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2023 Women's World Cup

Spain looks to move beyond conflict in 2023 World Cup

Photo Copyright Jerome Miron for USA TODAY Sports

Through a centuries-long process, Spanish has grown into a vast, rich and intricate language. One full of synonyms, idioms and double meanings, where virtually anything can be expressed, be accurately described. A cultural treasure by itself and hardwired into the speakers mind, Spaniards could well communicate and make themselves understood by the use of the so-called refranes [proverbs].  

These are phrases, sometimes built in a catchy, poetic-ish way, that read literally and tend to mean nothing in 2023. And yet still, the ideas behind the words tend to resonate in a bigger, undisputed way, containing snippets of a reality long gone, but useful to explain everyday life.

The public conflict in which the Spanish National Team and 15 of its senior women’s players have been immersed for the past nine months has seen thousands of words written and spoken, but it is striking how the main protagonists in the story opted for silence instead of providing explanations. And in the end, when the final World Cup roster was announced, what transpired and stuck to the broader audience in Spain can be best summarized with one of the most popular refranes in the country: quien se fue a Sevilla, perdió su silla. The one who left to Seville, lost its place. The city of Seville here simply means leaving for the wrong place, at the wrong time, and therefore losing what you had.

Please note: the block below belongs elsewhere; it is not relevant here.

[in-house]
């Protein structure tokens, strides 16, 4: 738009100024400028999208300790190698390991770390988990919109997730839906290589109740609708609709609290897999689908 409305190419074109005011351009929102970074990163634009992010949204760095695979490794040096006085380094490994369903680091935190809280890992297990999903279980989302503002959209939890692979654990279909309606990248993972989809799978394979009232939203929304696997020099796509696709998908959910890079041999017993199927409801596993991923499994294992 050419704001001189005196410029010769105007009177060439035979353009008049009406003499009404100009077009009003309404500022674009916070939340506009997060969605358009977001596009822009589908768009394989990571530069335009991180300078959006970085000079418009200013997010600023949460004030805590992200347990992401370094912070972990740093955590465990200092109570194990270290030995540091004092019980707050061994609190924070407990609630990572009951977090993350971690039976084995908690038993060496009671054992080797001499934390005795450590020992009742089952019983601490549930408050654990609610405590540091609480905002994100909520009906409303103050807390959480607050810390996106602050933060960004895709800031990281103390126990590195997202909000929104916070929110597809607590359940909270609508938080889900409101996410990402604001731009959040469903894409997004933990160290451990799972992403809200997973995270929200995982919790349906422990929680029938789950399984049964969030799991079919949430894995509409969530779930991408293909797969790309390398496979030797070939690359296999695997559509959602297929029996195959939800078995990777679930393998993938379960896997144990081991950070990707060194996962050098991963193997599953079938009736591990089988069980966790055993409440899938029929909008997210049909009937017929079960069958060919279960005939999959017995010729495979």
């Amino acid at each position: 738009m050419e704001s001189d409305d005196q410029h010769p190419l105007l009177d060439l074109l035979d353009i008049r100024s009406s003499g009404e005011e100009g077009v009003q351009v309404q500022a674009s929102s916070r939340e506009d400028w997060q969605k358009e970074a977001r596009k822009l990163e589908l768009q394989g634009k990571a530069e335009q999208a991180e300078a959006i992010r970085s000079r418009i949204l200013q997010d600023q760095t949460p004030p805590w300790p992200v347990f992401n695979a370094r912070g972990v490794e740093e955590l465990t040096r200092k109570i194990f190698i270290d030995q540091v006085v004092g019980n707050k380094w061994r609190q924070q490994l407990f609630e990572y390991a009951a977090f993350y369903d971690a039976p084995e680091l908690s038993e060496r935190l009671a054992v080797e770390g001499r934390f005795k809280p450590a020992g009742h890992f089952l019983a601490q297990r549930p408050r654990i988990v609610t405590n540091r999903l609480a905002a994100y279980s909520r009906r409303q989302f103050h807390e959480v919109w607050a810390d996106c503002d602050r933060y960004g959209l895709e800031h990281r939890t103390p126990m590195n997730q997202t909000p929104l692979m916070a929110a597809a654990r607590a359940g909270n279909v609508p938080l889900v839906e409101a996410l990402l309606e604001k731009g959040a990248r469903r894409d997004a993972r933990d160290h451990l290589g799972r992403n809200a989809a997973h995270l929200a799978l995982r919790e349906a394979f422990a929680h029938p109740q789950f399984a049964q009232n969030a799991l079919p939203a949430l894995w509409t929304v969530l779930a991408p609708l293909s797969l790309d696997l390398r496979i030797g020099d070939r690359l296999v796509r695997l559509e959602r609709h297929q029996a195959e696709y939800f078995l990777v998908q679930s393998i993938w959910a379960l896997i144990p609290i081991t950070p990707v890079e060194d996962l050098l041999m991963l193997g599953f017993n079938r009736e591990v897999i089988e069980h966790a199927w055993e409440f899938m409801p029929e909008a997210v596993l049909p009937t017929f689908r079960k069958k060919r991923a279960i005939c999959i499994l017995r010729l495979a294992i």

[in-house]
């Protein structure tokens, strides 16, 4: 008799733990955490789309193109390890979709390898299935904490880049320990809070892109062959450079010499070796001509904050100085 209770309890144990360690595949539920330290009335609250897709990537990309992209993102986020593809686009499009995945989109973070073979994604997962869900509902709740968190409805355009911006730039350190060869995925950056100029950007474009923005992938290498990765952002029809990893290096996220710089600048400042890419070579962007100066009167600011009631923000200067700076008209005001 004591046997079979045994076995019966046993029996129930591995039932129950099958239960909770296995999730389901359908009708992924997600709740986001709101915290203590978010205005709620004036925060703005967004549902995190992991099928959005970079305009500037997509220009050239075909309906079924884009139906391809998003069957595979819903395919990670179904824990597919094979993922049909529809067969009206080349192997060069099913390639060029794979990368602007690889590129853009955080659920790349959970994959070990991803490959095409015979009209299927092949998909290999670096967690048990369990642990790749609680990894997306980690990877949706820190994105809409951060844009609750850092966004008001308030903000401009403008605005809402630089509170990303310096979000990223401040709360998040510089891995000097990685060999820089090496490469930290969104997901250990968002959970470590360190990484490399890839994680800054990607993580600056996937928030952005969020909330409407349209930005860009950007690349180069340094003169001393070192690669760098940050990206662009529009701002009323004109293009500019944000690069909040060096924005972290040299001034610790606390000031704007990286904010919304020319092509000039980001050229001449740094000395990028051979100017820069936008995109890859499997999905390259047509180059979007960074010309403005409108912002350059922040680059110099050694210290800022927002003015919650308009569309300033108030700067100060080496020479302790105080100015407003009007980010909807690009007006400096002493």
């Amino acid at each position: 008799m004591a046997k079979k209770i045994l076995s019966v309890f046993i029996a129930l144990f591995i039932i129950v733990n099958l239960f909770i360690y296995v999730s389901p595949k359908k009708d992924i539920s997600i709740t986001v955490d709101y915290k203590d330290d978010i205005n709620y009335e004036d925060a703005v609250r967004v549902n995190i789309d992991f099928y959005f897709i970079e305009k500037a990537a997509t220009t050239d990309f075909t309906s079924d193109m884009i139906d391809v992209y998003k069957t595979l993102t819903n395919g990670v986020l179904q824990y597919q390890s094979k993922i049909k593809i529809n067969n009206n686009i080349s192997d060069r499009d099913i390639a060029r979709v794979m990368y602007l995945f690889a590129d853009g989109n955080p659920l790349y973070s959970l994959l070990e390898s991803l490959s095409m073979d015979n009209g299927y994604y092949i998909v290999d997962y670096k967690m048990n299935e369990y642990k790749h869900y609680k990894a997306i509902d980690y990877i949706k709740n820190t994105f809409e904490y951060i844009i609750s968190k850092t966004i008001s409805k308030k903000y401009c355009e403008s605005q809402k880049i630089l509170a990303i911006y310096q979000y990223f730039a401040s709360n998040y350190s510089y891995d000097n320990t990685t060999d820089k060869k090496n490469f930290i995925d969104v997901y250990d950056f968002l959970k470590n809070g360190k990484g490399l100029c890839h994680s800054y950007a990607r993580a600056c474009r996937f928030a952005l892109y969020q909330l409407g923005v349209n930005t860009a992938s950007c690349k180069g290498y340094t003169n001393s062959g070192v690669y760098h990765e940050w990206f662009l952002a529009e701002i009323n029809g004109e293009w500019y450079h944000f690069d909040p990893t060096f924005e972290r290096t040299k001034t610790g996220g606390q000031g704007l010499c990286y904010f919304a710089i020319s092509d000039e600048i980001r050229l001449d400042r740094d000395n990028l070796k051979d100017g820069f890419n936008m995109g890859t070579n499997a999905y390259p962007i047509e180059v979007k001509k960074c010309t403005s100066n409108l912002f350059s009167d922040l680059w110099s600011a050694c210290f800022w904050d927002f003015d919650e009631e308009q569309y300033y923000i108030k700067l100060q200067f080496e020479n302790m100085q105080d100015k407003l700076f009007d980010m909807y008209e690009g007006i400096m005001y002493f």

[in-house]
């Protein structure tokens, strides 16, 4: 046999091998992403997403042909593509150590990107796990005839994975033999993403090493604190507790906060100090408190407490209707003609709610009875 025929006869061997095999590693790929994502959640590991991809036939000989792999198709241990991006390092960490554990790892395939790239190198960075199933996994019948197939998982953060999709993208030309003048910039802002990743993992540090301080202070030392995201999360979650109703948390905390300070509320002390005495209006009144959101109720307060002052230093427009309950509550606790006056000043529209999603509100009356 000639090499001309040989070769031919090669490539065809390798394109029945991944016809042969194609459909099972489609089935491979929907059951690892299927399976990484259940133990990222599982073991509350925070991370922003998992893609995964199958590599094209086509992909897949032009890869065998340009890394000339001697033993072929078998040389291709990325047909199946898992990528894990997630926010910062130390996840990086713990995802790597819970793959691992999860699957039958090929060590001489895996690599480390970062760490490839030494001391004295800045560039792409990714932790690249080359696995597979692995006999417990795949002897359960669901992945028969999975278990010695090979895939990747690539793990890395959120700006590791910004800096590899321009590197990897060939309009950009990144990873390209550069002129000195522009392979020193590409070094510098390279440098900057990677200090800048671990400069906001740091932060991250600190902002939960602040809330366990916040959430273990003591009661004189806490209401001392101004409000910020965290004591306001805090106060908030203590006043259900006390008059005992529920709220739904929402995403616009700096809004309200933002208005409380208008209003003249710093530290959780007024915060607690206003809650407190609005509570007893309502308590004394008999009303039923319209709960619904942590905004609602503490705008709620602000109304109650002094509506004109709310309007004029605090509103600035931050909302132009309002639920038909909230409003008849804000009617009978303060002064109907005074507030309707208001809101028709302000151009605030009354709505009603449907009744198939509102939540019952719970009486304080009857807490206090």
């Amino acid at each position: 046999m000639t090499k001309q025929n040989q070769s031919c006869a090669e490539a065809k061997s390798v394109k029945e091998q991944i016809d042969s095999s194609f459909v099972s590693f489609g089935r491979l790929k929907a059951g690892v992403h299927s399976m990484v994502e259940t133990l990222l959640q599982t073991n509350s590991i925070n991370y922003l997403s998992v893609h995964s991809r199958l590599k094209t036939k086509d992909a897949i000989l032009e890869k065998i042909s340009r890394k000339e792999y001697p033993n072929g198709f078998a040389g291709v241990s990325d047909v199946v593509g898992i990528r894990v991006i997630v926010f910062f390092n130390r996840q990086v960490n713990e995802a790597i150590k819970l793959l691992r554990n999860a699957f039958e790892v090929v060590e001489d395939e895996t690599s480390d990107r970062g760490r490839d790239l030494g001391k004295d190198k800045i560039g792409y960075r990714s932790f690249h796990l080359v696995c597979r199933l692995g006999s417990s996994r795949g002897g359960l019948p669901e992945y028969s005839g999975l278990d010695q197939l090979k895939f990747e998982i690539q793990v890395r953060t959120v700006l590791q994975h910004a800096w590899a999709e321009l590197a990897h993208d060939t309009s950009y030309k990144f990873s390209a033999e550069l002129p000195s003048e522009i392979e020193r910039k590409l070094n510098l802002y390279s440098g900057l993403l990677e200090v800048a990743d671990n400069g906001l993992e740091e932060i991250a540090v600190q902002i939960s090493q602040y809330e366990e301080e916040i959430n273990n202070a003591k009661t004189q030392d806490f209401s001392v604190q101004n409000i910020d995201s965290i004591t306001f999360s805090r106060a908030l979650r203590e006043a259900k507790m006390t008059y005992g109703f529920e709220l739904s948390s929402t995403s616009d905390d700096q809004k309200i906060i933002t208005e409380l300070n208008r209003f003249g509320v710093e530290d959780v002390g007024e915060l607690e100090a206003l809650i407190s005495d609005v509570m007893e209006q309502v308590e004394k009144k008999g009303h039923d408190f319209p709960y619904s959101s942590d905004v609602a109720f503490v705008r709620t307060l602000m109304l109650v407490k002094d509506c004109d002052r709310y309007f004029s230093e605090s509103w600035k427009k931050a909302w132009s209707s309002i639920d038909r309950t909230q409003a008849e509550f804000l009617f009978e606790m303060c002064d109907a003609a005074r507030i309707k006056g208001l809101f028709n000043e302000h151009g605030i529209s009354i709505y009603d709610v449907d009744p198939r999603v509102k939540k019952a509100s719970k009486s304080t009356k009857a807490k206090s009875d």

The Royal Spanish Football Federation (RFEF) had the upper hand, played the media battle better equipped than the 15 rebels and, in hindsight, was always destined to prevail. By the time coach Jorge Vilda announced his 30 names three weeks ago, the war was already over. 

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